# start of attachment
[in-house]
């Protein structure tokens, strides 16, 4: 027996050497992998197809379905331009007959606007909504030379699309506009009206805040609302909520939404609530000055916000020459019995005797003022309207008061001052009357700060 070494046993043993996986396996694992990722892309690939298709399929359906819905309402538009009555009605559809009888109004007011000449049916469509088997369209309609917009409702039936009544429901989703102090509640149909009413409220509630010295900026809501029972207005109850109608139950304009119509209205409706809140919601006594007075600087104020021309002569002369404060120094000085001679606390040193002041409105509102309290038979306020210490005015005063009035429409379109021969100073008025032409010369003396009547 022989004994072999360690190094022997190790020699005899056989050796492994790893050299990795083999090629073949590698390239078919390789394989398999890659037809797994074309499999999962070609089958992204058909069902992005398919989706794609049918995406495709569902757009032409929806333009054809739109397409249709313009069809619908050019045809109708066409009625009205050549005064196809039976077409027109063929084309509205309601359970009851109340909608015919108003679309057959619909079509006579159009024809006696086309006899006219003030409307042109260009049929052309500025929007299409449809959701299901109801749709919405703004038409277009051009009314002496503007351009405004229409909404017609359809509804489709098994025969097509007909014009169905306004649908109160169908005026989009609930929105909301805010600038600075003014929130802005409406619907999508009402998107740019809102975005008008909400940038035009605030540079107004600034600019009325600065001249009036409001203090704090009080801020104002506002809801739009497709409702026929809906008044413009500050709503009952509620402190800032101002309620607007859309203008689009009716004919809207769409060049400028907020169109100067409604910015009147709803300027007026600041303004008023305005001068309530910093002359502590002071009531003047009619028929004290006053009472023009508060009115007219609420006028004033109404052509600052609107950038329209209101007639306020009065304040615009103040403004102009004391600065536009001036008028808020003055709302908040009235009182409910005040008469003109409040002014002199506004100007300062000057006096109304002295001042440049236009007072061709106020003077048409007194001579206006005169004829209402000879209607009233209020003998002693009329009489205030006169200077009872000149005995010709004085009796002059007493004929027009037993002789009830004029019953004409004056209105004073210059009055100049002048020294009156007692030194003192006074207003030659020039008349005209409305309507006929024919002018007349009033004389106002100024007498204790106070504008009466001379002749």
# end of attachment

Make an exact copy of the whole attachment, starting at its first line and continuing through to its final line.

[in-house]
């Protein structure tokens, strides 16, 4: 027996050497992998197809379905331009007959606007909504030379699309506009009206805040609302909520939404609530000055916000020459019995005797003022309207008061001052009357700060 070494046993043993996986396996694992990722892309690939298709399929359906819905309402538009009555009605559809009888109004007011000449049916469509088997369209309609917009409702039936009544429901989703102090509640149909009413409220509630010295900026809501029972207005109850109608139950304009119509209205409706809140919601006594007075600087104020021309002569002369404060120094000085001679606390040193002041409105509102309290038979306020210490005015005063009035429409379109021969100073008025032409010369003396009547 022989004994072999360690190094022997190790020699005899056989050796492994790893050299990795083999090629073949590698390239078919390789394989398999890659037809797994074309499999999962070609089958992204058909069902992005398919989706794609049918995406495709569902757009032409929806333009054809739109397409249709313009069809619908050019045809109708066409009625009205050549005064196809039976077409027109063929084309509205309601359970009851109340909608015919108003679309057959619909079509006579159009024809006696086309006899006219003030409307042109260009049929052309500025929007299409449809959701299901109801749709919405703004038409277009051009009314002496503007351009405004229409909404017609359809509804489709098994025969097509007909014009169905306004649908109160169908005026989009609930929105909301805010600038600075003014929130802005409406619907999508009402998107740019809102975005008008909400940038035009605030540079107004600034600019009325600065001249009036409001203090704090009080801020104002506002809801739009497709409702026929809906008044413009500050709503009952509620402190800032101002309620607007859309203008689009009716004919809207769409060049400028907020169109100067409604910015009147709803300027007026600041303004008023305005001068309530910093002359502590002071009531003047009619028929004290006053009472023009508060009115007219609420006028004033109404052509600052609107950038329209209101007639306020009065304040615009103040403004102009004391600065536009001036008028808020003055709302908040009235009182409910005040008469003109409040002014002199506004100007300062000057006096109304002295001042440049236009007072061709106020003077048409007194001579206006005169004829209402000879209607009233209020003998002693009329009489205030006169200077009872000149005995010709004085009796002059007493004929027009037993002789009830004029019953004409004056209105004073210059009055100049002048020294009156007692030194003192006074207003030659020039008349005209409305309507006929024919002018007349009033004389106002100024007498204790106070504008009466001379002749």